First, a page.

System On Chip (SoC)
A system-on-chip (SoC) is the integration of functions necessary to implement an electronic system onto a single substrate and contains at least one processor. The only real difference between an SoC and a microcontroller is one of scale.
An SoC contains multiple processing parts, memory, modems, and other essential bits and pieces manufactured together in a single chip that’s soldered onto the circuit board.
The System-on-a-Chip is the brain of your smartphone.
Combining multiple components into a single chip saves on space, cost, and power consumption. SoCs connect to other components too, such as cameras, a display, RAM, flash storage, and much more. Essentially, an SoC is the brain of your smartphone that handles everything from the Android operating system to detecting when you press the power off button.
The list below contains the most common components that you will find inside a smartphone System-on-a-Chip. We’re going to cover a few of the most important ones later on in this article.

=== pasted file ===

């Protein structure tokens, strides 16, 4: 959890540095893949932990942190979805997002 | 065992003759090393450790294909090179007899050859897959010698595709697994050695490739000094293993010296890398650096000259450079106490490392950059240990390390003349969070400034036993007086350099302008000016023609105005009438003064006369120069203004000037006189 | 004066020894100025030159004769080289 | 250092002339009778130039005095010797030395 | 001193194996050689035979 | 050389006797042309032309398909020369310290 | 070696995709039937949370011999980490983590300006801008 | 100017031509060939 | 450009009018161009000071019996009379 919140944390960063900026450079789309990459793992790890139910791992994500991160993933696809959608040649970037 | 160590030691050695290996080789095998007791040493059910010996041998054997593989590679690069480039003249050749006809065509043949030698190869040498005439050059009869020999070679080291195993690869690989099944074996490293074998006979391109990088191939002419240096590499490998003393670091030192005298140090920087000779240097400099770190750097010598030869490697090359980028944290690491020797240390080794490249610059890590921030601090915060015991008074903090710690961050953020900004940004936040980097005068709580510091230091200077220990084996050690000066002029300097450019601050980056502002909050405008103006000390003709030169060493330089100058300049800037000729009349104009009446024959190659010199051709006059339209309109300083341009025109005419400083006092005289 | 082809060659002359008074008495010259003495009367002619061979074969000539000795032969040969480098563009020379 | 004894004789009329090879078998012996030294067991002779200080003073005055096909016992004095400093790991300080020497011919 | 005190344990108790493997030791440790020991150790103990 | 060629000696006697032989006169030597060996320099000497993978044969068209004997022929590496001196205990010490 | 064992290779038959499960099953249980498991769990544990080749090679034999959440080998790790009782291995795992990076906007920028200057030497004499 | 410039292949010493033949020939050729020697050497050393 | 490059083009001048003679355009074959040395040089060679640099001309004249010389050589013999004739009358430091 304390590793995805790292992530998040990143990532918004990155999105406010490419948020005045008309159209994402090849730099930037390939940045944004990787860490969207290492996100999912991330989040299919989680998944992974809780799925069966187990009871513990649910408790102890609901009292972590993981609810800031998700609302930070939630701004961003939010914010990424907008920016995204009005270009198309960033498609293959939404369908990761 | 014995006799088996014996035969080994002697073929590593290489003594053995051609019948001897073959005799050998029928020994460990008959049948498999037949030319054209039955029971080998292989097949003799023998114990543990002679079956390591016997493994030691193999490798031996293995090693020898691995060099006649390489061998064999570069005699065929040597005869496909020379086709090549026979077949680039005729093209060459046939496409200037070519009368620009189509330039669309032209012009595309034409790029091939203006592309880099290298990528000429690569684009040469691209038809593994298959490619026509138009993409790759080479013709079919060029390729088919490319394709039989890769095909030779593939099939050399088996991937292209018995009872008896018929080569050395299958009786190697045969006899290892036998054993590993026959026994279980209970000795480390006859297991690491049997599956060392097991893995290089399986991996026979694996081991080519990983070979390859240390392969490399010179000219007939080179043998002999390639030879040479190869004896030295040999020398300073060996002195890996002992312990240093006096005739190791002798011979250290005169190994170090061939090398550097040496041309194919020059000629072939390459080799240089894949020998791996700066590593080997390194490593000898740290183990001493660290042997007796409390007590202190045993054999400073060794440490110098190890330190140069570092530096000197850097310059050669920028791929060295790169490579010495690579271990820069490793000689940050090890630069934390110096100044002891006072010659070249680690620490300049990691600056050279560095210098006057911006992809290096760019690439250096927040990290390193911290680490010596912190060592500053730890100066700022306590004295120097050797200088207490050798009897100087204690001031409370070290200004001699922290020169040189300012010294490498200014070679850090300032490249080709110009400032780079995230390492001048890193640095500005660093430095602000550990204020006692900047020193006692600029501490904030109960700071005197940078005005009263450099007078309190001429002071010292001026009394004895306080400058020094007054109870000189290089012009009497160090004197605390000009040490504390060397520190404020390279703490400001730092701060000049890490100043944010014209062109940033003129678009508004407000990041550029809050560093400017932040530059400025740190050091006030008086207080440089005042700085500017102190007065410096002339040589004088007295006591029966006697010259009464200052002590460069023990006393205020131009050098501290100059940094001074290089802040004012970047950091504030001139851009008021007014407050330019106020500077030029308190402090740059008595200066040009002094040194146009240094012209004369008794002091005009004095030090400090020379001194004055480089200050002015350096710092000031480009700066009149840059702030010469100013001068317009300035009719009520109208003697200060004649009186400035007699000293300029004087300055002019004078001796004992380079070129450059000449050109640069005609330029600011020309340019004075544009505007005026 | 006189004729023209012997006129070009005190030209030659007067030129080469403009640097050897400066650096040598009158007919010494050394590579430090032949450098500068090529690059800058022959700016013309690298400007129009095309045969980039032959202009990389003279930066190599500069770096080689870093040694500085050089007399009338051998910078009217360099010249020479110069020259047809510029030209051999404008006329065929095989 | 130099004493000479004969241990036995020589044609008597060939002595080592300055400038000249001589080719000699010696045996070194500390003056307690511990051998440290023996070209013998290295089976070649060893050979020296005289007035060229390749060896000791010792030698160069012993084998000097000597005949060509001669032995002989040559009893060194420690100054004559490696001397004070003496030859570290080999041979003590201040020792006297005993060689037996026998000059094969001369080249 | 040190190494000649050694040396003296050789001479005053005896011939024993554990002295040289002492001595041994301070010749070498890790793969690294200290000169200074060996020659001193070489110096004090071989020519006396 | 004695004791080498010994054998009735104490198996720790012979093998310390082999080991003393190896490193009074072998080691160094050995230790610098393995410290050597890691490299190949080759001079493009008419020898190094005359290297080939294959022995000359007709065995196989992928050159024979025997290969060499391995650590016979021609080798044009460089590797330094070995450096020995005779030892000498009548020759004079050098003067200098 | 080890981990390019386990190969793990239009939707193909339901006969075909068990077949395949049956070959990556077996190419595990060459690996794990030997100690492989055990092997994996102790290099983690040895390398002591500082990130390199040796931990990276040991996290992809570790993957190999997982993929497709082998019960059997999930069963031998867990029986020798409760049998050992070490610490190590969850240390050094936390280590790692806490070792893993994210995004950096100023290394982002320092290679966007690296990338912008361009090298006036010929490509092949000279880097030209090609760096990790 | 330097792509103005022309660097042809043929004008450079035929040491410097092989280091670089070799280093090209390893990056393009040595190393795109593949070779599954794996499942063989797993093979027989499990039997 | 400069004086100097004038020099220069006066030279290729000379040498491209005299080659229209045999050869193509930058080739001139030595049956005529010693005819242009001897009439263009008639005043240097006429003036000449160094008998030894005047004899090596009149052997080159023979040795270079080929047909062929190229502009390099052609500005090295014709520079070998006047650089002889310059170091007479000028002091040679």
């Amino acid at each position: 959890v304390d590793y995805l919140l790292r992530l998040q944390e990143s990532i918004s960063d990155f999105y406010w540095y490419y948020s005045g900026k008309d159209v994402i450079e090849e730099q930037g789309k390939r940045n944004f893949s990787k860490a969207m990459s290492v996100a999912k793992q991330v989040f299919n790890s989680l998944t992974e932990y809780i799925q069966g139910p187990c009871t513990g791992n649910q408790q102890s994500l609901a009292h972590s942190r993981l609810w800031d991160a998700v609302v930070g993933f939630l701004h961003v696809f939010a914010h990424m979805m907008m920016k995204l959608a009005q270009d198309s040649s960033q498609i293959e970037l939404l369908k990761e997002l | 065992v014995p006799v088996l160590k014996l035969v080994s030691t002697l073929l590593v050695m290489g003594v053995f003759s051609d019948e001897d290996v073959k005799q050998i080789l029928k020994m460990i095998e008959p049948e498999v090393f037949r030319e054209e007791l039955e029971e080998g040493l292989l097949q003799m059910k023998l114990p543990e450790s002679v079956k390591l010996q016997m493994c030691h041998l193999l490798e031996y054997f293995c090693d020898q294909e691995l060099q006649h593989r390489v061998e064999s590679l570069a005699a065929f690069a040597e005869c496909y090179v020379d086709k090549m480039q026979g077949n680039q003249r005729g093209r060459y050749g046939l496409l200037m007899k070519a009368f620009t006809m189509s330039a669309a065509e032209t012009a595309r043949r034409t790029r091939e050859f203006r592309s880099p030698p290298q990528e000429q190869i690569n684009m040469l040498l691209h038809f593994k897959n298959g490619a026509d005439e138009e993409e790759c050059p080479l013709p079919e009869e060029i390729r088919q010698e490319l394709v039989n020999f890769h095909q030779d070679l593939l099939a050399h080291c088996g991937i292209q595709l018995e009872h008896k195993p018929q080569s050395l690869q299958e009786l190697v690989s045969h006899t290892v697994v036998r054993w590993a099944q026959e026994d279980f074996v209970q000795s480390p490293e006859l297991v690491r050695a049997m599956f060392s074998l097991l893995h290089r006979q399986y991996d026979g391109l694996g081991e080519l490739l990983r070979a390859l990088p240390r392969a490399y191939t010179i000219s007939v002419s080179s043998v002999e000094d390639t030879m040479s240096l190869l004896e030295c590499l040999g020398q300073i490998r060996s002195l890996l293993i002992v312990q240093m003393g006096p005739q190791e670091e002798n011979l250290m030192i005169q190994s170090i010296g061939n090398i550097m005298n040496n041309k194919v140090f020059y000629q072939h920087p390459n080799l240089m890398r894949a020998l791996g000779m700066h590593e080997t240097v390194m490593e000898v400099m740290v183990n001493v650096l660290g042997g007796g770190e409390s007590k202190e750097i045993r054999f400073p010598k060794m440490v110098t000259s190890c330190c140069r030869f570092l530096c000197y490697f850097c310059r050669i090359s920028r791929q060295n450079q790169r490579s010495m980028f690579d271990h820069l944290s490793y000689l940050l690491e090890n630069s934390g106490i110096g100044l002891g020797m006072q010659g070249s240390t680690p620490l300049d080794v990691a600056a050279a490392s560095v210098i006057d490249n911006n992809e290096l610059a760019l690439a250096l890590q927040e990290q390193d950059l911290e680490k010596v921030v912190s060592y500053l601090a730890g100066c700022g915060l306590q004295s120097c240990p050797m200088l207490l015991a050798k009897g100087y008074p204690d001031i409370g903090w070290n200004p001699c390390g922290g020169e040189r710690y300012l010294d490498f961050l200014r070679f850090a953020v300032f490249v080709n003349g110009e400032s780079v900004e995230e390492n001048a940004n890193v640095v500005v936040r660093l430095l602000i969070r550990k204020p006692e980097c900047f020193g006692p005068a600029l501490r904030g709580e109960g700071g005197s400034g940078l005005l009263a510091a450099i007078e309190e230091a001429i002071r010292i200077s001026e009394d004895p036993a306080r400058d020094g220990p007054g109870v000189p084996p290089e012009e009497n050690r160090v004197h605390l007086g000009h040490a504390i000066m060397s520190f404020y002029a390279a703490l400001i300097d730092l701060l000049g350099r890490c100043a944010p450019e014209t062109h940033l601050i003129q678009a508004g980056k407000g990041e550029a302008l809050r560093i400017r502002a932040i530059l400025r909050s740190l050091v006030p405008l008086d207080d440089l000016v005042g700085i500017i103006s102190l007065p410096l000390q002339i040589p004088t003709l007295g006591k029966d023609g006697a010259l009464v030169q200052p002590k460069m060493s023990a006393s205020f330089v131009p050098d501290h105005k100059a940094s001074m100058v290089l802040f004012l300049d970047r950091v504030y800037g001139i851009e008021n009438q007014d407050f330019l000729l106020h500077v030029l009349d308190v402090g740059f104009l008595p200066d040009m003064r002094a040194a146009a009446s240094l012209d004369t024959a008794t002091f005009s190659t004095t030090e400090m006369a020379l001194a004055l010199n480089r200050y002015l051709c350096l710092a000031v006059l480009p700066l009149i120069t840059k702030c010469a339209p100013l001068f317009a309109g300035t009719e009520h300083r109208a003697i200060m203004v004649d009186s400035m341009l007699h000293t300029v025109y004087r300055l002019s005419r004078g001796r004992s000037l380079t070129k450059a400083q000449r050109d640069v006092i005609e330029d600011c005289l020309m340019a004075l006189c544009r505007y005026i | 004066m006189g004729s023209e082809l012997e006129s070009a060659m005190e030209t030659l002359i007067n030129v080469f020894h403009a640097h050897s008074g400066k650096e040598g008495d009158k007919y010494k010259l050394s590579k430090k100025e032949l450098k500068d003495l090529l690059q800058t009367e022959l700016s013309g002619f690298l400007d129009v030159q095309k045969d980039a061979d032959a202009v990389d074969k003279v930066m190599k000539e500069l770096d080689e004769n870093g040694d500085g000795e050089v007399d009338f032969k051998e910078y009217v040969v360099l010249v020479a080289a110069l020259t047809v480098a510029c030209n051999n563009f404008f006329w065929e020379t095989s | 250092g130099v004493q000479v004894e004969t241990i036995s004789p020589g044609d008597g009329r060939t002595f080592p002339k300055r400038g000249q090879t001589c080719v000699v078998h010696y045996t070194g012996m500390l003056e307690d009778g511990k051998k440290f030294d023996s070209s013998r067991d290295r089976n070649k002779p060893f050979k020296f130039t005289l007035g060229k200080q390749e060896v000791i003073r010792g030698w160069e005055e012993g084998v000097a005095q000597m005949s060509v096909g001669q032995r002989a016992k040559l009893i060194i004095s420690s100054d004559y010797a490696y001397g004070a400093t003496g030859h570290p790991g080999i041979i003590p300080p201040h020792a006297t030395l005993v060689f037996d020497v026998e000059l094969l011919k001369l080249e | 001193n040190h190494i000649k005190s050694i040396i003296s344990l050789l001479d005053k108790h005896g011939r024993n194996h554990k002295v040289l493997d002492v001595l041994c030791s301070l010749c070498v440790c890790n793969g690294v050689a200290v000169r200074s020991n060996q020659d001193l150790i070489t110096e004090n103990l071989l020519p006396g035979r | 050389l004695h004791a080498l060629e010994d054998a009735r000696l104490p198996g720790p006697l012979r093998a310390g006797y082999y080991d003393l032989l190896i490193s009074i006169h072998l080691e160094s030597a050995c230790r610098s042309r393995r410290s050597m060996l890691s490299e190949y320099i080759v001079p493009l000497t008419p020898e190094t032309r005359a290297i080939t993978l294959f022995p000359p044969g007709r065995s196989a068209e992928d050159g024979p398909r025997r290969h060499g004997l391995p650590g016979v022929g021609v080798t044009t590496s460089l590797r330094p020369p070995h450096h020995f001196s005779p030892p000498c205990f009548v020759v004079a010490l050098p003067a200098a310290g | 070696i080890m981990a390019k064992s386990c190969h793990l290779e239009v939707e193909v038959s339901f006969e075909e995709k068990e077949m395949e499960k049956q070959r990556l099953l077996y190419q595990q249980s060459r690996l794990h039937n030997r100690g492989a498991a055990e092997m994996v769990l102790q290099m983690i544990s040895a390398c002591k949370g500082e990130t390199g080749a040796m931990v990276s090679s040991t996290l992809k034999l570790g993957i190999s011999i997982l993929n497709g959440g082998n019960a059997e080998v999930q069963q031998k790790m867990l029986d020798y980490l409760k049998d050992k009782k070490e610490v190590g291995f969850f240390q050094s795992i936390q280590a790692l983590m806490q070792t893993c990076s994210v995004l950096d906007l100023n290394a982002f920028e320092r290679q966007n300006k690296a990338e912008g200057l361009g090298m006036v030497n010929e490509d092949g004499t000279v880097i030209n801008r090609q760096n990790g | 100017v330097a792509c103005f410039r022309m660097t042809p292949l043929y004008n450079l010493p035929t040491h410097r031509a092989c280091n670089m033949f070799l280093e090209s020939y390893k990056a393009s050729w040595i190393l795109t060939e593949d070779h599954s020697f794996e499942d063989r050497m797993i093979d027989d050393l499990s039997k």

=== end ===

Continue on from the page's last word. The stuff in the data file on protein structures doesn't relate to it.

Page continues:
- Central Processing Unit (CPU) — The “brains” of the SoC. Runs most of the code for the Android OS and most of your apps.
- Graphics Processing Unit (GPU) — Handles graphics-related tasks, such as visualizing an app’s user interface and 2D/3D gaming.
- Image Processing Unit (ISP) — Converts data from the phone’s camera into image and video files.
- Digital Signal Processor (DSP) — Handles more mathematically intensive functions than a CPU. Includes decompressing music files and analyzing gyroscope sensor data.
- Neural Processing Unit (NPU) — Used in high-end smartphones to accelerate machine learning (AI) tasks. These include voice recognition and camera processing.
- Video encoder/decoder — Handles the power-efficient conversion of video files and formats.
- Modems — Converts wireless signals into data your phone understands. Components include 4G LTE, 5G, WiFi, and Bluetooth modems.